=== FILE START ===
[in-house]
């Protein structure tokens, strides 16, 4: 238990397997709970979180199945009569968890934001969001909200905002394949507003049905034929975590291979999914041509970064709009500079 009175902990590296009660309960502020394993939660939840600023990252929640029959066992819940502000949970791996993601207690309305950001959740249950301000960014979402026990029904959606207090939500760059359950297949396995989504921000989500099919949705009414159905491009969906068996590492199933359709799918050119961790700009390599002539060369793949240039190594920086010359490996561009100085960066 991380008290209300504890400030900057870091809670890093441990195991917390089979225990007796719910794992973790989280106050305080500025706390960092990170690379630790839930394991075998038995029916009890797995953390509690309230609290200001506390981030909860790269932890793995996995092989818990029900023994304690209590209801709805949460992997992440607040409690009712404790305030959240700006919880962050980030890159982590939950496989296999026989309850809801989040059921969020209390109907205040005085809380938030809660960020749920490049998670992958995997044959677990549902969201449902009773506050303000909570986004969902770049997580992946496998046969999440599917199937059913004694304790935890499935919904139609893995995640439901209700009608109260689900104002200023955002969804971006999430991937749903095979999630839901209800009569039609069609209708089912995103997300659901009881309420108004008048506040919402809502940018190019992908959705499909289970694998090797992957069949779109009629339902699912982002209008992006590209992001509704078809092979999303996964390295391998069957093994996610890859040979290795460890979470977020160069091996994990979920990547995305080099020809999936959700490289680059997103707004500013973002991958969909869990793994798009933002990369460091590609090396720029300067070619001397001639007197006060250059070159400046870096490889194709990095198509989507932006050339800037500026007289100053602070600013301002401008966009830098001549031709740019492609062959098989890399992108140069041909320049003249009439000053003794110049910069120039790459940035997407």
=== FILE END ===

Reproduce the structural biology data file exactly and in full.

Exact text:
[in-house]
């Protein structure tokens, strides 16, 4: 238990397997709970979180199945009569968890934001969001909200905002394949507003049905034929975590291979999914041509970064709009500079 009175902990590296009660309960502020394993939660939840600023990252929640029959066992819940502000949970791996993601207690309305950001959740249950301000960014979402026990029904959606207090939500760059359950297949396995989504921000989500099919949705009414159905491009969906068996590492199933359709799918050119961790700009390599002539060369793949240039190594920086010359490996561009100085960066 991380008290209300504890400030900057870091809670890093441990195991917390089979225990007796719910794992973790989280106050305080500025706390960092990170690379630790839930394991075998038995029916009890797995953390509690309230609290200001506390981030909860790269932890793995996995092989818990029900023994304690209590209801709805949460992997992440607040409690009712404790305030959240700006919880962050980030890159982590939950496989296999026989309850809801989040059921969020209390109907205040005085809380938030809660960020749920490049998670992958995997044959677990549902969201449902009773506050303000909570986004969902770049997580992946496998046969999440599917199937059913004694304790935890499935919904139609893995995640439901209700009608109260689900104002200023955002969804971006999430991937749903095979999630839901209800009569039609069609209708089912995103997300659901009881309420108004008048506040919402809502940018190019992908959705499909289970694998090797992957069949779109009629339902699912982002209008992006590209992001509704078809092979999303996964390295391998069957093994996610890859040979290795460890979470977020160069091996994990979920990547995305080099020809999936959700490289680059997103707004500013973002991958969909869990793994798009933002990369460091590609090396720029300067070619001397001639007197006060250059070159400046870096490889194709990095198509989507932006050339800037500026007289100053602070600013301002401008966009830098001549031709740019492609062959098989890399992108140069041909320049003249009439000053003794110049910069120039790459940035997407």